On Wednesday morning, as I was getting ready to go into work, something came across the TV for what feels like the millionth time in the last several weeks.
Two stunned female anchors delivered the news that their male co-worker had been terminated for inappropriate sexual behavior. This was the first story, at the top of the first hour of programming. The “biggest” piece of news for the day. And they were their own negative headline.
I thought to myself, Wow, good for them for taking a stand and owning it. But what’s next? And that’s when I realized, as a female founder and CEO, if I don’t do something about this, then who will?
Over the last several weeks we’ve been inundated with horrific stories as women have come forward to share their personal experiences with inappropriate behavior by the hands of men in power. They’re just finally getting the attention we need to create cultural change, but these incidents have been happening for far too long.
I live and work in Silicon Valley and let me tell you, no woman here has been surprised by any of the press around the bad behavior involving investors and other businessmen. Many of my female CEO friends become visibly annoyed when we hear male investors say they are shocked that this has been an issue within our industry. But this isn’t just true of Silicon Valley — it happens all across the country and in every sector of business.
This isn’t a Hollywood or Tech or Politics problem. This is an American problem.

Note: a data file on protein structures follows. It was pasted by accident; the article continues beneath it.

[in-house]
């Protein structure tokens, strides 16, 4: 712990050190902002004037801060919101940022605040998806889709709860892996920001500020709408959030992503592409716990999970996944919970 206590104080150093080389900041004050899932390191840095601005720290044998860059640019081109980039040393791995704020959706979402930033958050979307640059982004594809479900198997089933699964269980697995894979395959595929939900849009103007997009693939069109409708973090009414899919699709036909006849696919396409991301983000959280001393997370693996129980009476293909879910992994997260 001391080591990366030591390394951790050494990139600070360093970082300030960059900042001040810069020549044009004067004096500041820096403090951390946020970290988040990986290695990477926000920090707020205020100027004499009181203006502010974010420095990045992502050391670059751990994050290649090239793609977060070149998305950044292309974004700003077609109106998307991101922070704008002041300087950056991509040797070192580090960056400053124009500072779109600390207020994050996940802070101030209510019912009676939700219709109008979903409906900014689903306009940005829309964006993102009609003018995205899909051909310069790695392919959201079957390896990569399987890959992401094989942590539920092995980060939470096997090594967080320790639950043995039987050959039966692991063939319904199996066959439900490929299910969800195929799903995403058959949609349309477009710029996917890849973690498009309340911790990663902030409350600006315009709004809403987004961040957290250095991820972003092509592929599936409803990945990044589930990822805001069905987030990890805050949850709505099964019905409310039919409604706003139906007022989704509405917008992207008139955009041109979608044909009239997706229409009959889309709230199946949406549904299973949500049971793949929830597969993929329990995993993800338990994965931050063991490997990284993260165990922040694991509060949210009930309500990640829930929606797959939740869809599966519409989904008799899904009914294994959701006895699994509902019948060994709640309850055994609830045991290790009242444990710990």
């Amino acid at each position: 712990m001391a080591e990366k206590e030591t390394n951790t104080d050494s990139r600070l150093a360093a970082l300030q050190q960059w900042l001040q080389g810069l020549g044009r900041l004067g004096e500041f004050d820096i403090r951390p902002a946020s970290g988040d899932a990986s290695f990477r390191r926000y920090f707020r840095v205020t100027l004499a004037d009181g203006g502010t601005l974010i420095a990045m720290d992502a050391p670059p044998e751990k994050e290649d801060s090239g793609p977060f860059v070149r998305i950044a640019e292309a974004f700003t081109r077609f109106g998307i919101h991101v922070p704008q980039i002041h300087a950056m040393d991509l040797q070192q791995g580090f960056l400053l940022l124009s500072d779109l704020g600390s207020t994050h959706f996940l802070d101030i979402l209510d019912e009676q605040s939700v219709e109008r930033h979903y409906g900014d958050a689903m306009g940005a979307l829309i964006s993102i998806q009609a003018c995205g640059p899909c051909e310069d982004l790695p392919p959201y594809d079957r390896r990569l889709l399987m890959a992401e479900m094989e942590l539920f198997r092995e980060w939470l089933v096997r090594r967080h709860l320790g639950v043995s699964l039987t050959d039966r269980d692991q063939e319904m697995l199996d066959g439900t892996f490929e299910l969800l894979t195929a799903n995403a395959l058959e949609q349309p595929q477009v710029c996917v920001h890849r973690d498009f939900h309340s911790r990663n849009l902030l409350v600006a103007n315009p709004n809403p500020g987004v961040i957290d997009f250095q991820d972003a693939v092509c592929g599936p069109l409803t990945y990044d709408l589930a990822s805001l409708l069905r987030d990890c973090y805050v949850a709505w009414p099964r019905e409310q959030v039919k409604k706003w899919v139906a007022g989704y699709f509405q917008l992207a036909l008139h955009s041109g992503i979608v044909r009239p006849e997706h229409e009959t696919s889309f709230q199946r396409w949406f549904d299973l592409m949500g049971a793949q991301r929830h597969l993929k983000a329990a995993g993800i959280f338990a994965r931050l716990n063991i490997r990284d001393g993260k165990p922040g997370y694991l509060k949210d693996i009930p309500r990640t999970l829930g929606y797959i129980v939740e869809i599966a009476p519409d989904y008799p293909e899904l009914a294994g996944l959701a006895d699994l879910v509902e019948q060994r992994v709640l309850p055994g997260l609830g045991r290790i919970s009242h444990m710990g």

And it’s time to take action. Enough is enough. I’m done with the misogynist male agenda. Now it’s time to actually do something.
I want more females sitting on executive teams and leading discussions in board rooms. Venture capital firms should publicly celebrate the female-led companies they’re investing in, and organizations should highlight how many women they have in leadership positions. There is overwhelming evidence that proves diverse teams make better, more profitable decisions. I know first-hand this is true.
If you’re a woman working your ass off with ambitious plans to grow within your company, go ask for that raise. Better yet, sit down with your management team and create a path that gets you to where you deserve to be. Men have had no problem being aggressive and asking for what they want. Neither should you.
I want those who are sitting in positions of power to not just listen to complaints, but have plans of action in place and exercise no tolerance. Follow through on investigations and terminate the problems. Action will set a standard within your company’s culture and firmly show that this behavior will not be tolerated.
I want employees to be confident enough to publicly state that they will not stand for this type of behavior. Having supportive colleagues who stand together on this issue will create a culture that will not accept anything less than respect and equality.
I want the women who sit in leadership roles to create groups and organizations that will give other women the resources they need to thrive. If you’re a female executive, start mentoring young women early in their career. This doesn’t just go for the corporate world. We need to be better at supporting female business owners by patronizing their operations and being good customers who return and refer.
I want more investors to look at funding the next big idea — by a female. Women control 51% of household purse strings, so I’m pretty confident that a female-run company will know how to properly target and market products and services to 50.8% of our population.
We at StyleSeat have an all-female executive team, a female-majority board from companies like Minted and Etsy, and we are helping to empower more female small business owners any way we can. StyleSeat supports more female-run businesses than almost any other company. I could not be more proud to say that.
We all have the power to open doors for women of this generation and give a leg up to those in the next. Let’s get to work.
McCloskey is the founder and CEO of StyleSeat
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